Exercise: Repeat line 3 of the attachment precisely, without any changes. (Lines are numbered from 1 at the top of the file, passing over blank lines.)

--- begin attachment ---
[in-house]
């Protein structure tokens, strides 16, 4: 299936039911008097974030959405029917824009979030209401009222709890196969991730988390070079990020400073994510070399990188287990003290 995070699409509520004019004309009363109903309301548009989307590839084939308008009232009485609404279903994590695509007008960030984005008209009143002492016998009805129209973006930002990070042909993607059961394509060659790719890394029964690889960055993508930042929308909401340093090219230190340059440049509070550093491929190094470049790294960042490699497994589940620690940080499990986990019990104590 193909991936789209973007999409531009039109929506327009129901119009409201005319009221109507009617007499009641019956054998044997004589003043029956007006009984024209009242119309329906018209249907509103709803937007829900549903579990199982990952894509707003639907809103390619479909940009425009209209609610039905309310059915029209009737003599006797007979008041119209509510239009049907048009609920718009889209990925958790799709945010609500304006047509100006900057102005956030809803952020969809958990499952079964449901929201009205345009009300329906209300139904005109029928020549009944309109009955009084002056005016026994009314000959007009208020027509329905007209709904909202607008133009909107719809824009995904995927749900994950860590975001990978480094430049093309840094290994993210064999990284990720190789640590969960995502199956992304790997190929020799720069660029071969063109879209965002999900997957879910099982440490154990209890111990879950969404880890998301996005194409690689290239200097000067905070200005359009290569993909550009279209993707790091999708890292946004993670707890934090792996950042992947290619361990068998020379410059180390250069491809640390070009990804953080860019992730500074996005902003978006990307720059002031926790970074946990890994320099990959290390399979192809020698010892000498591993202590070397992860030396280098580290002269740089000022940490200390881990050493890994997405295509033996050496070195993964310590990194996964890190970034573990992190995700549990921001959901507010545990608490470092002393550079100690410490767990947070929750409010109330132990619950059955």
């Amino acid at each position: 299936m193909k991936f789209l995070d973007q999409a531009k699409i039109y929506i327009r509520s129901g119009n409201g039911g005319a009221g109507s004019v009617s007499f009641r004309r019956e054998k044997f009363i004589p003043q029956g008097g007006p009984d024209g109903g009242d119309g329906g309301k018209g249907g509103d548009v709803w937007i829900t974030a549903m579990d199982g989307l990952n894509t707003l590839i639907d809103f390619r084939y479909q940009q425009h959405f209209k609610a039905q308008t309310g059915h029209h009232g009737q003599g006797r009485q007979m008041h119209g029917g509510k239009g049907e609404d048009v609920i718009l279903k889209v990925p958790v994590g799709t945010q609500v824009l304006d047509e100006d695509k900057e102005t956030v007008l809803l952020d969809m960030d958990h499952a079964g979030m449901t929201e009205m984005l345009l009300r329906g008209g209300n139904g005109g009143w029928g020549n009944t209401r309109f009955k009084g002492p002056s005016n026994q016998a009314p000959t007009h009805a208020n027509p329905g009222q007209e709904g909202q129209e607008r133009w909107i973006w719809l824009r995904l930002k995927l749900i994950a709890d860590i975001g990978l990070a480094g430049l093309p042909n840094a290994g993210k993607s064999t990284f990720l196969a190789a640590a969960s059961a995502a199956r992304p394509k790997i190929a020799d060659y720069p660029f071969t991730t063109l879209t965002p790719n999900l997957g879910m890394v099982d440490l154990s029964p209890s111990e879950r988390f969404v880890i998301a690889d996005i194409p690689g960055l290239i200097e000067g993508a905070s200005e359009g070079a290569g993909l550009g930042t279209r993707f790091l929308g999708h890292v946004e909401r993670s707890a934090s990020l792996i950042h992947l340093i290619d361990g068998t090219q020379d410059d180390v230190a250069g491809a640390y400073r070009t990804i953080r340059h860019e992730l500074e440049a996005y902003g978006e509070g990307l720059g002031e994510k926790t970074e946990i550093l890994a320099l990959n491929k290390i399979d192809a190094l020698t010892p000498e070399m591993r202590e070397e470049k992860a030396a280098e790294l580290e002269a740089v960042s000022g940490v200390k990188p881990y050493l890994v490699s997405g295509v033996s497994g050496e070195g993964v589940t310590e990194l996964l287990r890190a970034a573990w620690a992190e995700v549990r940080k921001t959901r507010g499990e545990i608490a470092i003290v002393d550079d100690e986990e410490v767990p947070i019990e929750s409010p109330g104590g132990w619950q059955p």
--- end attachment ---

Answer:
């Amino acid at each position: 299936m193909k991936f789209l995070d973007q999409a531009k699409i039109y929506i327009r509520s129901g119009n409201g039911g005319a009221g109507s004019v009617s007499f009641r004309r019956e054998k044997f009363i004589p003043q029956g008097g007006p009984d024209g109903g009242d119309g329906g309301k018209g249907g509103d548009v709803w937007i829900t974030a549903m579990d199982g989307l990952n894509t707003l590839i639907d809103f390619r084939y479909q940009q425009h959405f209209k609610a039905q308008t309310g059915h029209h009232g009737q003599g006797r009485q007979m008041h119209g029917g509510k239009g049907e609404d048009v609920i718009l279903k889209v990925p958790v994590g799709t945010q609500v824009l304006d047509e100006d695509k900057e102005t956030v007008l809803l952020d969809m960030d958990h499952a079964g979030m449901t929201e009205m984005l345009l009300r329906g008209g209300n139904g005109g009143w029928g020549n009944t209401r309109f009955k009084g002492p002056s005016n026994q016998a009314p000959t007009h009805a208020n027509p329905g009222q007209e709904g909202q129209e607008r133009w909107i973006w719809l824009r995904l930002k995927l749900i994950a709890d860590i975001g990978l990070a480094g430049l093309p042909n840094a290994g993210k993607s064999t990284f990720l196969a190789a640590a969960s059961a995502a199956r992304p394509k790997i190929a020799d060659y720069p660029f071969t991730t063109l879209t965002p790719n999900l997957g879910m890394v099982d440490l154990s029964p209890s111990e879950r988390f969404v880890i998301a690889d996005i194409p690689g960055l290239i200097e000067g993508a905070s200005e359009g070079a290569g993909l550009g930042t279209r993707f790091l929308g999708h890292v946004e909401r993670s707890a934090s990020l792996i950042h992947l340093i290619d361990g068998t090219q020379d410059d180390v230190a250069g491809a640390y400073r070009t990804i953080r340059h860019e992730l500074e440049a996005y902003g978006e509070g990307l720059g002031e994510k926790t970074e946990i550093l890994a320099l990959n491929k290390i399979d192809a190094l020698t010892p000498e070399m591993r202590e070397e470049k992860a030396a280098e790294l580290e002269a740089v960042s000022g940490v200390k990188p881990y050493l890994v490699s997405g295509v033996s497994g050496e070195g993964v589940t310590e990194l996964l287990r890190a970034a573990w620690a992190e995700v549990r940080k921001t959901r507010g499990e545990i608490a470092i003290v002393d550079d100690e986990e410490v767990p947070i019990e929750s409010p109330g104590g132990w619950q059955p």